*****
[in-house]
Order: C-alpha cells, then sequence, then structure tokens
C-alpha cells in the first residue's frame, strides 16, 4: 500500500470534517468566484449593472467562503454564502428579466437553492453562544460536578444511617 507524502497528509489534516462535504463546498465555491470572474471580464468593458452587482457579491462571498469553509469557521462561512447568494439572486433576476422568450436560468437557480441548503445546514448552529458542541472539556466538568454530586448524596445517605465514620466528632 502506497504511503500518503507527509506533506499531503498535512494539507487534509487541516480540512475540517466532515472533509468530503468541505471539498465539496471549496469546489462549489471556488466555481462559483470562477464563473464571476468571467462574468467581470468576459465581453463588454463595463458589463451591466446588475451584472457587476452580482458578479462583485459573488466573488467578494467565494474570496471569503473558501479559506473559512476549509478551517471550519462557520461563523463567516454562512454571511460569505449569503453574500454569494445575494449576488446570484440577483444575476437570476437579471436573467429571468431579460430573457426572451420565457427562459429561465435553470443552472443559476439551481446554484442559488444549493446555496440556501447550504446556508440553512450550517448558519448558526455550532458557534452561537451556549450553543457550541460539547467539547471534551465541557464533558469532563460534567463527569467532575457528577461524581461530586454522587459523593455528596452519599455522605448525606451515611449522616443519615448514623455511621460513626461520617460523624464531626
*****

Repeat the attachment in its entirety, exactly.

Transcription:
[in-house]
Order: C-alpha cells, then sequence, then structure tokens
C-alpha cells in the first residue's frame, strides 16, 4: 500500500470534517468566484449593472467562503454564502428579466437553492453562544460536578444511617 507524502497528509489534516462535504463546498465555491470572474471580464468593458452587482457579491462571498469553509469557521462561512447568494439572486433576476422568450436560468437557480441548503445546514448552529458542541472539556466538568454530586448524596445517605465514620466528632 502506497504511503500518503507527509506533506499531503498535512494539507487534509487541516480540512475540517466532515472533509468530503468541505471539498465539496471549496469546489462549489471556488466555481462559483470562477464563473464571476468571467462574468467581470468576459465581453463588454463595463458589463451591466446588475451584472457587476452580482458578479462583485459573488466573488467578494467565494474570496471569503473558501479559506473559512476549509478551517471550519462557520461563523463567516454562512454571511460569505449569503453574500454569494445575494449576488446570484440577483444575476437570476437579471436573467429571468431579460430573457426572451420565457427562459429561465435553470443552472443559476439551481446554484442559488444549493446555496440556501447550504446556508440553512450550517448558519448558526455550532458557534452561537451556549450553543457550541460539547467539547471534551465541557464533558469532563460534567463527569467532575457528577461524581461530586454522587459523593455528596452519599455522605448525606451515611449522616443519615448514623455511621460513626461520617460523624464531626